Shattering or equalling half-a-dozen All-Star slugging records, grim, determined and unshaven Ted Williams of the Red Sox led the American League to the most lopsided triumph of the 13-game series at flag-bedecked Fenway Park yesterday. The final score: Americans 12, Nationals 0.
The incomparable Ted belted two homers and two singles and drew a walk for a perfect day at bat.
A capacity crowd of 34,906 paid a record sum of $111,338.75 to see the game in which the greatest batter of these times led the attack which outclassed Manager Cholly Grimm and his National Leaguers, and Steve O’Neil’s strong-arm boys lived up to their advance notices.
In widening the junior league’s margin to 9-4 in the series, Bob Feller, Hal Newhouser and Jack Kramer pitched a 3-hit masterpiece. Feller allowed two, Newhouser one and Kramer non for their respective three-inning stints. This twirling trio fanned 10 men among them and Kramer issued the only walk as they surpassed the National League’s 1940 shutout in St. Louis.
Newhouser and Kramer contributed a single apiece to the 14-blow barrage that equalled the safety record set by the A.L.’s 1934 edition in its 9-7 win at the Polo Grounds. Feller did not got to bat, but his three strikeouts in yesterday’s game increased his total for four All-Star games to 12, a record for “Golden Games.”
King Kong Keller set the batting pace. Following a walk to Williams in the first inning, the Yankee muscle man propelled another ill-fated Claude Passeau pitch into National League (visiting) bullpen. It was King Kong’s first All-Star round-tripper and teamed up with Williams’ later wallops to mark the first time that any side had smashed three for the circuit in a single contest. The trio of socks also produced a 12-9 A.L. edge in homers for the Series.
Jolting Joe Gordon almost made it four. He missed clearing the left center field fence with his two-run double off 6 ft. 5 in. Ewell Blackwell in the seventh. Rounding out the A.L. train-bearers for Ted was Junior Stephens whose blooper double with the bases loaded vs. Kirby Higbe in the fifth really removed the affair from the contest class. Ex-Mexican Leaguer Vern also collected a scratch single later off Rip Sewell’s “eephus” ball.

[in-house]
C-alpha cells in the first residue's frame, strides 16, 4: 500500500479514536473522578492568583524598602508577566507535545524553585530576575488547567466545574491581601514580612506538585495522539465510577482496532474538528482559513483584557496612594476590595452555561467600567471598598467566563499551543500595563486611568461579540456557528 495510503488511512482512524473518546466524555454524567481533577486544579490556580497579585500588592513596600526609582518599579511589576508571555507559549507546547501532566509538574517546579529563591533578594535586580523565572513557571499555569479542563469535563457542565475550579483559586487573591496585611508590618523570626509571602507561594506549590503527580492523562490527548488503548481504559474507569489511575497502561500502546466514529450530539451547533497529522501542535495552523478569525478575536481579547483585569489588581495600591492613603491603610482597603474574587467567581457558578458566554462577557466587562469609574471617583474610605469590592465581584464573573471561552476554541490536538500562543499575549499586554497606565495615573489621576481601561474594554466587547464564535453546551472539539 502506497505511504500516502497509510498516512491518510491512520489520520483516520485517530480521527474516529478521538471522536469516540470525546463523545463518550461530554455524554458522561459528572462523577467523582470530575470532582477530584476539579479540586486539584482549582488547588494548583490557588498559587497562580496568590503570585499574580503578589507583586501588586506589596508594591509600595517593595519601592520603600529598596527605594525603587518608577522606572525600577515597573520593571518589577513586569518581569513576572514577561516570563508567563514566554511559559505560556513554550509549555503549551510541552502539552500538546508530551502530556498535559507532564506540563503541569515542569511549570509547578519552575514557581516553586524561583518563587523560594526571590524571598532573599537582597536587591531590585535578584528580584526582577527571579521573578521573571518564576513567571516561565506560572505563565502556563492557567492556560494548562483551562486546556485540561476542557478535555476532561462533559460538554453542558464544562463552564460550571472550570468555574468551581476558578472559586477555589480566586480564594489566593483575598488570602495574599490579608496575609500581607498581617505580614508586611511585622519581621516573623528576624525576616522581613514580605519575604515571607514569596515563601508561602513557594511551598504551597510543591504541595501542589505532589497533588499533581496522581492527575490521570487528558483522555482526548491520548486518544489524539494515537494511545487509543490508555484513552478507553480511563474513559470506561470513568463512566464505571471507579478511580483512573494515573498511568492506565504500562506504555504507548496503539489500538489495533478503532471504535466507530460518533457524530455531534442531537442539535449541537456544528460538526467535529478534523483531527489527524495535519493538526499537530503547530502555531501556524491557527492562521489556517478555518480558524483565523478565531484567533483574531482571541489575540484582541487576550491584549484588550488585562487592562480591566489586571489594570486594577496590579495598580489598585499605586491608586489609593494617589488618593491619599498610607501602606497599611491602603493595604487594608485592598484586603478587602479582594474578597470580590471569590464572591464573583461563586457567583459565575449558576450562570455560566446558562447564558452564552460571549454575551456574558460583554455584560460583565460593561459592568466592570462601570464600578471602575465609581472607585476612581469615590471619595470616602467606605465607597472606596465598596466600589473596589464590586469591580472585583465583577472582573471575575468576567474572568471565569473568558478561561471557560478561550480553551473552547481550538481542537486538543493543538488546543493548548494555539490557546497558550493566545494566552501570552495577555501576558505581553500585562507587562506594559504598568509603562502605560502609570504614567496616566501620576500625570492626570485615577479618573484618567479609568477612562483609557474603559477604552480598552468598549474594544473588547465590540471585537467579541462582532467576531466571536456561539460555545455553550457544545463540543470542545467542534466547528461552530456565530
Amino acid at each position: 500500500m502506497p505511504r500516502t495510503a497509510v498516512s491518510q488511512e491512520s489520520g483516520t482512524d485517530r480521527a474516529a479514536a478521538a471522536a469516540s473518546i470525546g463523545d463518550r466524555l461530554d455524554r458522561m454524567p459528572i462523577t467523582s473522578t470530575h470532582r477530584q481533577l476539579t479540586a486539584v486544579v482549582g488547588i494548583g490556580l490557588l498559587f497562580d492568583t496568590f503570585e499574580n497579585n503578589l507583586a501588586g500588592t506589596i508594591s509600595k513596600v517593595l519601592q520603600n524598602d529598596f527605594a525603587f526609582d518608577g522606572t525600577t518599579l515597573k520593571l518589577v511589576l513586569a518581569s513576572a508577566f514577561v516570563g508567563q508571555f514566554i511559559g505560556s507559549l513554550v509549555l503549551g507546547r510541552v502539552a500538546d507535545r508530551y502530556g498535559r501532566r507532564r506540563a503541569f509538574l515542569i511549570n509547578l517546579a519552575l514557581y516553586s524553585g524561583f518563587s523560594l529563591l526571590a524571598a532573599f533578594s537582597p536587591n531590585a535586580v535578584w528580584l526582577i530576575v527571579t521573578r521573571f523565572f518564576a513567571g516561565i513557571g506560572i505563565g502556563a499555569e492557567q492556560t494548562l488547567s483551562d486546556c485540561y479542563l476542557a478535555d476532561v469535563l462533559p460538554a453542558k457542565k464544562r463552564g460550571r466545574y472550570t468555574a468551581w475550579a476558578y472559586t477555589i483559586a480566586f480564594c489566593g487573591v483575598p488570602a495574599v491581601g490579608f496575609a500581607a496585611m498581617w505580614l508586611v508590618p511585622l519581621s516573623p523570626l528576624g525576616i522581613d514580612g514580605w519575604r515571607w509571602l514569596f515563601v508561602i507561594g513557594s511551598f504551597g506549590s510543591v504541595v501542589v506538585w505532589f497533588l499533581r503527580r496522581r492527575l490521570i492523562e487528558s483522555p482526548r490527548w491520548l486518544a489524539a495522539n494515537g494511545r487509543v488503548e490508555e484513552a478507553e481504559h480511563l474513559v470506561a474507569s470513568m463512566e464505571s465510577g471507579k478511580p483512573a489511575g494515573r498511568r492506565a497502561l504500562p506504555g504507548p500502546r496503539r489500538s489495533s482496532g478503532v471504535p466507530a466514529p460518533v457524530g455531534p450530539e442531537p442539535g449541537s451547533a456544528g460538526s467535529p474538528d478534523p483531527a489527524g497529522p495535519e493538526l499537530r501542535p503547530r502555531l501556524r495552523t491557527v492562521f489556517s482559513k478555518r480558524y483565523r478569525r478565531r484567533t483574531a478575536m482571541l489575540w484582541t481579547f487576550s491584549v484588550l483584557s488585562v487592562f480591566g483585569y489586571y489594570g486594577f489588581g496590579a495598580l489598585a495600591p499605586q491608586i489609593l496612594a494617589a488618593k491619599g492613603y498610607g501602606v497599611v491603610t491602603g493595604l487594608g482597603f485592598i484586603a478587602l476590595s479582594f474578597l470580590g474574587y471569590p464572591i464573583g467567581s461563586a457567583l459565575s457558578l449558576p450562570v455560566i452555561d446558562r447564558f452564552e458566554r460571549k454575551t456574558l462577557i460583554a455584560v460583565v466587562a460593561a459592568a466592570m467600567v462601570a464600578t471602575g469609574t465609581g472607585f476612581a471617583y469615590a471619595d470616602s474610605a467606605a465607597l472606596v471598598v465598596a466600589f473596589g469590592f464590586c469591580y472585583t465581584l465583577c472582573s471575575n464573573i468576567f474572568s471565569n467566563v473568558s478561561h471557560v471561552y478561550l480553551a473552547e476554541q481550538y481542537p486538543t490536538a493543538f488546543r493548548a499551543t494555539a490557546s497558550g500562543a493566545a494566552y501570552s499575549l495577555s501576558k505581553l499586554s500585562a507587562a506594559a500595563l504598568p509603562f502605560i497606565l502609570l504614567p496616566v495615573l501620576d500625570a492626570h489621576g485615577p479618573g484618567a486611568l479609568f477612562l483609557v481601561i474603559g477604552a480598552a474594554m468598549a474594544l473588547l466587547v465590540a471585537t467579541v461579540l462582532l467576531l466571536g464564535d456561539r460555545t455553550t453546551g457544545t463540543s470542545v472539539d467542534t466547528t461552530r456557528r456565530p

Williams was fractious before the game about the unfavorable things New York writers have been printing about him recently. We knew he was going to do well. We admit now we couldn’t have conceived the performance he was about to give.
Sets 4-run record
He scored the first of his four runs (one All-Star record) in front of Keller’s clout in the first inning. Deprived of a chance to duplicate his demobilization of Passeau in the ninth inning at Detroit in 1941, Ted took it out on Kirby Higbe.
Up for the second time to start the fourth, Ted lashed a Higbe curve half a dozen rows up in the dead center field seats to make it 3-0 for his side.
The score was 5-0 following Stephen’s duckaway double and Higbe was still operating when the Kid came up again in the fifth. He lashed Dodger Kirby’s first serve -- a knuckler -- into right field a few feet in front of the in-racing Dixie Walker for a run-producing single. That safety ended Higbe’s tenure.
With two out and nobody aboard in the seventh, Williams ignited another two-run burst by singling off Phil Cavarretta’s handcuffed glove.
Came the eighth and Sewell was the fourth N.L. flinger. He had yielded one run on singles by Snuffy Stirnweiss and Kramer (off the wall) followed by Sam Chapman’s long fly. He then had introduced his “eephus” ball for the first time. Stephens had blooped it past Cavarretta and to the overracing Gustine for a single.
Sewell then tossed the “eephus” ball to Ted, who fouled it into the third base seats. Ripper slipped past a fast one for strike two. He followed with an “eephus” way outside. He came once again and too often.
Pictures show the Kid actually stepped out front of the batter’s box in his readiness. He times it right into the waiting hands of Mickey Harris in the American League (home) bullpen.
More records for Ted
With that unprecedented stroke which was the first homer in history off Sewell’s invested delivery, Ted crashed the record books a few more times. He took the lead in All-Star homers with a total of three. He equalled Arky Vaughn’s 1941 showing of two four-masters in a single engagement.
Ted’s five RBI’s constituted another mark and his total of nine for All-Star appearances gives him the overall lead in that sphere. His four hits, which tied Joe Medwick’s two doubles and two singles in the 1937 fray at Washington, also gave the Kid a .500 (7 for 14) All-Star average. That shares Charley Gehringer’s mark in the All-Star books.
Sewell’s smart use of his lazy eephus toss just about saved the day for the beleaguered National Leaguers. It really took the stigma off an inept performance. Other than Rip’s show business, the only thing the Ford Frick entries had to cheer about was Marty Marion.